FridayParts would like to thank you for your support and trust in November, 2022. In November, we donated 444 US dollars to poor children around the world based on 4433 orders. Each month, we make a donation to charity. Thank you to all of our customers.

In this month’s post, we would like to share an article from UNICEF: Childhood pneumonia: Everything you need to know.

Many people associate pneumonia with the elderly, but it is actually the biggest infectious killer of children worldwide. Every year, it claims the lives of more than 700,000 children under the age of 5, including over 153,000 newborns, who are particularly vulnerable to infection.

What causes pneumonia?

Pneumonia is an acute respiratory infection of the lungs. It doesn’t have one single cause – it can develop from either bacteria, viruses or fungi in the air. When a child is infected, their lungs are filled with fluid and it becomes difficult to breathe. Children whose immune systems are immature (i.e. newborns) or weakened – such as by undernourishment, or diseases like HIV – are more vulnerable to pneumonia.

What are the symptoms of pneumonia?

As pneumonia is an infection of the lungs, the most common symptoms are coughing, trouble breathing and fever. Children with pneumonia usually experience fast breathing, or their lower chest may draw in or retract when they inhale (in a healthy person, the chest expands during inhalation).

Is pneumonia contagious?

Pneumonia is contagious and can be spread through airborne particles (a cough or sneeze). It can also be spread through other fluids, like blood during childbirth, or from contaminated surfaces.

How is pneumonia diagnosed in children?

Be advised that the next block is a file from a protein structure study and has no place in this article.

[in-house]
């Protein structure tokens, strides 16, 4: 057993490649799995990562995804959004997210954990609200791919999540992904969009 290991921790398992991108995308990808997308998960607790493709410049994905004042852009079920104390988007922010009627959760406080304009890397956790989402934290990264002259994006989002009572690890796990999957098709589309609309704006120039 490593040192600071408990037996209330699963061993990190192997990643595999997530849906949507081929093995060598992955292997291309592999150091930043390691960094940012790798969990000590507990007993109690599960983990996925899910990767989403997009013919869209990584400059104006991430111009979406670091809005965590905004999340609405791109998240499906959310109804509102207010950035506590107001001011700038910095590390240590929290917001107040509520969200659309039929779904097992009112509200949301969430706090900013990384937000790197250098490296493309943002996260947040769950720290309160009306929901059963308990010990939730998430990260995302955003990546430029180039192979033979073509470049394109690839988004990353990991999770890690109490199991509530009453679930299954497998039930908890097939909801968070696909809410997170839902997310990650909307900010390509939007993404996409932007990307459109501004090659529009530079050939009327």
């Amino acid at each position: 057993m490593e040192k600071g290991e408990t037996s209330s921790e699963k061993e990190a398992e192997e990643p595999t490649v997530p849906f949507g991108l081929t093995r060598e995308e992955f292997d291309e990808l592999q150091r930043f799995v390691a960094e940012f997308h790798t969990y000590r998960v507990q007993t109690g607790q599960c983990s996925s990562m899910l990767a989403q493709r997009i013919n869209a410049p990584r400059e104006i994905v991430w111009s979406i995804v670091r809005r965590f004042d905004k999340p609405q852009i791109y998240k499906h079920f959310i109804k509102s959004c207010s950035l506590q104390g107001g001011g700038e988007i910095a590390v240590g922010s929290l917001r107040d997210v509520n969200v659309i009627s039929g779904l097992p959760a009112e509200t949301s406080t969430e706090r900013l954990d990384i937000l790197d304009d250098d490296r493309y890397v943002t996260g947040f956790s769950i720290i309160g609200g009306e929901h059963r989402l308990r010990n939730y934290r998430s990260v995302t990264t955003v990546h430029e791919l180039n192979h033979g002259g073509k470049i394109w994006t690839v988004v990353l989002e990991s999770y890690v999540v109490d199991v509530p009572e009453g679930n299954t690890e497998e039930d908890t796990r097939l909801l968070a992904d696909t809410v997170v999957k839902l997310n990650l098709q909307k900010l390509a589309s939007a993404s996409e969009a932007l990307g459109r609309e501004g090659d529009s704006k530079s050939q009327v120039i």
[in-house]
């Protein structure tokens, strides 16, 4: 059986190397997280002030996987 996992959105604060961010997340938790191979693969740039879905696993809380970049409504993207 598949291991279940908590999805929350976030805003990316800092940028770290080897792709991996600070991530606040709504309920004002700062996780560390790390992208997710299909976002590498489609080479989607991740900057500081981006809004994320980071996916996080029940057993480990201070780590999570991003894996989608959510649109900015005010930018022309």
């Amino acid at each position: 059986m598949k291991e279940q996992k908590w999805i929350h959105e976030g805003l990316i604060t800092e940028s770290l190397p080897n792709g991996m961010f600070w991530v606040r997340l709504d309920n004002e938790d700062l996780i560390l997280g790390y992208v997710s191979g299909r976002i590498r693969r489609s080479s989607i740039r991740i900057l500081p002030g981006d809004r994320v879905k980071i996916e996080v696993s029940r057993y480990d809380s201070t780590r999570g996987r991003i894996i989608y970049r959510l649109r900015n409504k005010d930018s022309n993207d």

Health workers can diagnose pneumonia through a physical exam, including checking for abnormal breathing patterns and listening to the child’s lungs. Sometimes they may use chest x-rays or blood tests for diagnosis. In countries without strong health care systems (i.e. few doctors, lack of access to chest x-rays and laboratories), health workers often rely on diagnosing pneumonia by counting the number of breaths the child takes per minute. For instance, a 5 month old child who takes 50 breaths per minute would be breathing too fast, and could have pneumonia. The number of breaths for ‘fast breathing’ depends on the child’s age – younger children normally have higher rates of breathing than older children.

What is the treatment of pneumonia?

The treatment for pneumonia depends on the type of pneumonia. In developing countries, a large number of pneumonia cases is caused by bacteria and can be treated with low cost antibiotics. Yet only one third of children with pneumonia receive the antibiotics they need because they lack access to quality health care. Other causes of pneumonia are viruses or mycobacteria (e.g. those causing tuberculosis) requiring other treatments. Tuberculosis in particular often remains un-diagnosed.

What role can oxygen play in treating pneumonia?

Oxygen is an essential and life-saving treatment for children and newborns suffering from severe pneumonia. That’s because the inflammation of their lungs prevents enough oxygen from entering their bloodstream.

Is there a pneumonia vaccine?

Pneumonia caused by bacteria is easily preventable with vaccines. However, more than 50 per cent of children around the world are not fully protected with the primary vaccine to prevent pneumonia – the Pneumococcal (PCV) vaccine. A new vaccine for one of the main viral causes of pneumonia is under development.

Where are the most children dying from pneumonia?

The countries with the largest number of child pneumonia deaths are concentrated in sub-Saharan Africa and Asia, including Democratic Republic of Congo, Ethiopia, India, Nigeria and Pakistan. Together, these five countries account for more than half of all deaths due to pneumonia among children under five.

Child deaths from pneumonia are concentrated in the world’s poorest countries. Within these countries, it is the most deprived and marginalized children who suffer the most. They often have limited or no access to basic health services and are more likely to suffer from other health threats like malnutrition, infectious diseases and polluted air. They often live in fragile or humanitarian settings, where often risk factors increase and health systems break down.

How does air pollution factor into pneumonia?

Air pollution can significantly increase the risk of respiratory infection, including pneumonia. Almost a third of all pneumonia deaths are attributable to air pollution.

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